FIG. 4 is a schematical representation of a derivative-subtraction circuit as a second embodiment of the pre-shaping filter of FIG. 2.
FIG. 5 is a schematical representation of a first embodiment of the decision feedback filter of FIG. 2.
FIG. 6 is a schematical representation of a second embodiment of the decision feedback filter of FIG. 2.
FIG. 7 is an illustration of waveforms at various nodes of the circuitry of FIG. 2 when data symbols are sufficiently spaced apart.
FIG. 8 is an illustration of a match between trailing ISI of a data symbol and a delayed pulse response of the decision feedback filter of FIG. 2.
FIG. 9 is an illustration of waveforms at various nodes of the circuitry of FIG. 2 when data symbols are closely spaced.
FIG. 10 is a schematical representation of error detection for adjusting various components of the circuitry of FIG. 2.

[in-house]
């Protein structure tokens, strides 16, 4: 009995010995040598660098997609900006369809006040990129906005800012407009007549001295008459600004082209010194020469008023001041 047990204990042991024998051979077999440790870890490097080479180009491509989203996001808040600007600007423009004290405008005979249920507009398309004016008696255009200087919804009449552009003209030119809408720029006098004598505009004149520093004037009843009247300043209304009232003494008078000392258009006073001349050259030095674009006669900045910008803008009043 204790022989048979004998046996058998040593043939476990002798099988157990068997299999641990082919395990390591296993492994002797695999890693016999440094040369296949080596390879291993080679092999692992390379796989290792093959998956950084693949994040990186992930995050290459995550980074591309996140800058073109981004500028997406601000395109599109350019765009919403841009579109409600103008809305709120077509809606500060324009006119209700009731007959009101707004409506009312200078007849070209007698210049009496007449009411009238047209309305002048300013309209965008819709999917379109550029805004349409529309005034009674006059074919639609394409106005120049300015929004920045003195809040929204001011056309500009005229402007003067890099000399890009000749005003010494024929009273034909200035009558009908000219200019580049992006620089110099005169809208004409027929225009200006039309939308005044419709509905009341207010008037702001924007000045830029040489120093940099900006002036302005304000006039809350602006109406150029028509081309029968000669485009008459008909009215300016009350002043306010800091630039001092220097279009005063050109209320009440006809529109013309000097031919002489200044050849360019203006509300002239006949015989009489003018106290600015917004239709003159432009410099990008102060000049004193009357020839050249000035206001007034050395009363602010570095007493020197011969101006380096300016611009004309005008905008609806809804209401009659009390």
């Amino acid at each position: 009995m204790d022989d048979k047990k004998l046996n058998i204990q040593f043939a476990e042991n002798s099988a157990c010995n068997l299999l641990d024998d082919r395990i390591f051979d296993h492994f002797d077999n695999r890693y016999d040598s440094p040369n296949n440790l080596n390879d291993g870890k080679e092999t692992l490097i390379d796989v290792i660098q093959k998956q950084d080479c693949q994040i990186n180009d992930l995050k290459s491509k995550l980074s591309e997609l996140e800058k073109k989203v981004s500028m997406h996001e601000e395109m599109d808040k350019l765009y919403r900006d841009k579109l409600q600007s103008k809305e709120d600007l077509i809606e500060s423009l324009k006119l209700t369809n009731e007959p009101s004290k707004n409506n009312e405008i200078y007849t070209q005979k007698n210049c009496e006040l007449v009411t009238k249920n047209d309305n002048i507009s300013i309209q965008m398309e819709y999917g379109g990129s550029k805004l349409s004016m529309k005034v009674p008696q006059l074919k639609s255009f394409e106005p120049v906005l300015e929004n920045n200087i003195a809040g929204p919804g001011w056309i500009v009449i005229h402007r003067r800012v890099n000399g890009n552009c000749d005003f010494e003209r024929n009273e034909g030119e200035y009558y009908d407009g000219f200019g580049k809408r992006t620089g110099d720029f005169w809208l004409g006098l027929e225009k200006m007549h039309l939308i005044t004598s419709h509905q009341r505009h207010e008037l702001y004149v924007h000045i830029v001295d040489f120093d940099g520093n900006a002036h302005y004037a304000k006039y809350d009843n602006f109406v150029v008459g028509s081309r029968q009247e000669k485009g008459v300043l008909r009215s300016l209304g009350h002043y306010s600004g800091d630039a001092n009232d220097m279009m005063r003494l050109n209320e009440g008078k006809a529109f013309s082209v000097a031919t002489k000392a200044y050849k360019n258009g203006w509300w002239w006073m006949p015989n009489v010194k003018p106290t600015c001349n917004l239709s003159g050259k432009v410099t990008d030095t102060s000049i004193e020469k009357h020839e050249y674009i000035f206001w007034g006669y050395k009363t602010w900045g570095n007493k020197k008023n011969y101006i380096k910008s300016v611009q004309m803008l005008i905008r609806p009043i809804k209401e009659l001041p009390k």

FIG. 11 is a schematical representation of circuitry for providing dynamic error correction for the adjustable components of FIG. 2.
With reference to FIG. 1, a magnetic recording device is shown for reading and writing data on a magnetic disk 10. The device includes a standard read/write integrated circuit chip 12 that is connected to an inductive head 14. In a writing mode, a scrambler 16 receives a customer data input 18, a write clock input 20, and resets 22 in order to output scrambled data to be written on a sector of the magnetic disk. The scrambler may process the customer data with a pseudo-random sequence prior to writing user-information data on the disk.
Error correction code (ECC) encoding is performed at block 24 after the scrambling, so as to avoid error propagation in subsequent descrambling. Pre-coding occurs at block 26 for the writing of data onto the magnetic disk 10. For example, the polarity of writing current may be based upon whether a "1" or a "0" is at the output of the pre-coder 26.